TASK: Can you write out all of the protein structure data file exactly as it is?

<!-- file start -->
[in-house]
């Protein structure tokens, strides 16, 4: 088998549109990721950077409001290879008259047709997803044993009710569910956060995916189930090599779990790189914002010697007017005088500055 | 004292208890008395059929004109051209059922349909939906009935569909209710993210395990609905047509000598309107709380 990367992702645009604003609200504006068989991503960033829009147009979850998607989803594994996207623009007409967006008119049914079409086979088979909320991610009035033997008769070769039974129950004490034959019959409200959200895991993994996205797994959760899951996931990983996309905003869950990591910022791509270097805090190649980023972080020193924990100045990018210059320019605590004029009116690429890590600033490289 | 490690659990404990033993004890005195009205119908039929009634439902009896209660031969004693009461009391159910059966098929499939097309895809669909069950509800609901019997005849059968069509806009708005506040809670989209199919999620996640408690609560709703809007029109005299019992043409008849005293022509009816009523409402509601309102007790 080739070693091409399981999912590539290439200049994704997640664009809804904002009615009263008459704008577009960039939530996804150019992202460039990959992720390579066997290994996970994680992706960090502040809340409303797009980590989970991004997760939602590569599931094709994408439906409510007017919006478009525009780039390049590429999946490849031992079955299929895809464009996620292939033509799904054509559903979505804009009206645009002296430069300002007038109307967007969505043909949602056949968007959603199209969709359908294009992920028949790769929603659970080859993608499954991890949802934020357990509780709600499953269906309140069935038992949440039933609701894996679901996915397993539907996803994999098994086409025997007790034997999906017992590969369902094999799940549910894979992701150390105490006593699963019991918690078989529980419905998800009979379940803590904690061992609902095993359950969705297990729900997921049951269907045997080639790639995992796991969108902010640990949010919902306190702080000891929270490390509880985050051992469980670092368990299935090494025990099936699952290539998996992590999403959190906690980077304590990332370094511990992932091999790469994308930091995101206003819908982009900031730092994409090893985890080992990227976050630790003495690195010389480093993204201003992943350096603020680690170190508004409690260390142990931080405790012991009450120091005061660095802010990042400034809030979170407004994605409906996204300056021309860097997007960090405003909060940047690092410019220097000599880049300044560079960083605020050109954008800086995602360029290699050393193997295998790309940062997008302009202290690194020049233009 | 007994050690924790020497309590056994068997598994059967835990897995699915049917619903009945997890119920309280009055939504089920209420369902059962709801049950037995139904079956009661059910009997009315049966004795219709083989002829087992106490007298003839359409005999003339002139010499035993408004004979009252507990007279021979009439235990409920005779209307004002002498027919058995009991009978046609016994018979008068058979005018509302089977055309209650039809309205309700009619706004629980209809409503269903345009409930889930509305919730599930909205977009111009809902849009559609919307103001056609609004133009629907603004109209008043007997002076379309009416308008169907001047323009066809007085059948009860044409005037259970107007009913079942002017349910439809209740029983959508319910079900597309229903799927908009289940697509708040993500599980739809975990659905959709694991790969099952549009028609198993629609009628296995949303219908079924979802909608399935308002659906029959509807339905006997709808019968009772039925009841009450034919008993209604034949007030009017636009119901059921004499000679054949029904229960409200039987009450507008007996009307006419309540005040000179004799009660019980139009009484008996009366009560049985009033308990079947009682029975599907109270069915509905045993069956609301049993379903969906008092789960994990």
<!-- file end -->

[in-house]
């Protein structure tokens, strides 16, 4: 088998549109990721950077409001290879008259047709997803044993009710569910956060995916189930090599779990790189914002010697007017005088500055 | 004292208890008395059929004109051209059922349909939906009935569909209710993210395990609905047509000598309107709380 990367992702645009604003609200504006068989991503960033829009147009979850998607989803594994996207623009007409967006008119049914079409086979088979909320991610009035033997008769070769039974129950004490034959019959409200959200895991993994996205797994959760899951996931990983996309905003869950990591910022791509270097805090190649980023972080020193924990100045990018210059320019605590004029009116690429890590600033490289 | 490690659990404990033993004890005195009205119908039929009634439902009896209660031969004693009461009391159910059966098929499939097309895809669909069950509800609901019997005849059968069509806009708005506040809670989209199919999620996640408690609560709703809007029109005299019992043409008849005293022509009816009523409402509601309102007790 080739070693091409399981999912590539290439200049994704997640664009809804904002009615009263008459704008577009960039939530996804150019992202460039990959992720390579066997290994996970994680992706960090502040809340409303797009980590989970991004997760939602590569599931094709994408439906409510007017919006478009525009780039390049590429999946490849031992079955299929895809464009996620292939033509799904054509559903979505804009009206645009002296430069300002007038109307967007969505043909949602056949968007959603199209969709359908294009992920028949790769929603659970080859993608499954991890949802934020357990509780709600499953269906309140069935038992949440039933609701894996679901996915397993539907996803994999098994086409025997007790034997999906017992590969369902094999799940549910894979992701150390105490006593699963019991918690078989529980419905998800009979379940803590904690061992609902095993359950969705297990729900997921049951269907045997080639790639995992796991969108902010640990949010919902306190702080000891929270490390509880985050051992469980670092368990299935090494025990099936699952290539998996992590999403959190906690980077304590990332370094511990992932091999790469994308930091995101206003819908982009900031730092994409090893985890080992990227976050630790003495690195010389480093993204201003992943350096603020680690170190508004409690260390142990931080405790012991009450120091005061660095802010990042400034809030979170407004994605409906996204300056021309860097997007960090405003909060940047690092410019220097000599880049300044560079960083605020050109954008800086995602360029290699050393193997295998790309940062997008302009202290690194020049233009 | 007994050690924790020497309590056994068997598994059967835990897995699915049917619903009945997890119920309280009055939504089920209420369902059962709801049950037995139904079956009661059910009997009315049966004795219709083989002829087992106490007298003839359409005999003339002139010499035993408004004979009252507990007279021979009439235990409920005779209307004002002498027919058995009991009978046609016994018979008068058979005018509302089977055309209650039809309205309700009619706004629980209809409503269903345009409930889930509305919730599930909205977009111009809902849009559609919307103001056609609004133009629907603004109209008043007997002076379309009416308008169907001047323009066809007085059948009860044409005037259970107007009913079942002017349910439809209740029983959508319910079900597309229903799927908009289940697509708040993500599980739809975990659905959709694991790969099952549009028609198993629609009628296995949303219908079924979802909608399935308002659906029959509807339905006997709808019968009772039925009841009450034919008993209604034949007030009017636009119901059921004499000679054949029904229960409200039987009450507008007996009307006419309540005040000179004799009660019980139009009484008996009366009560049985009033308990079947009682029975599907109270069915509905045993069956609301049993379903969906008092789960994990």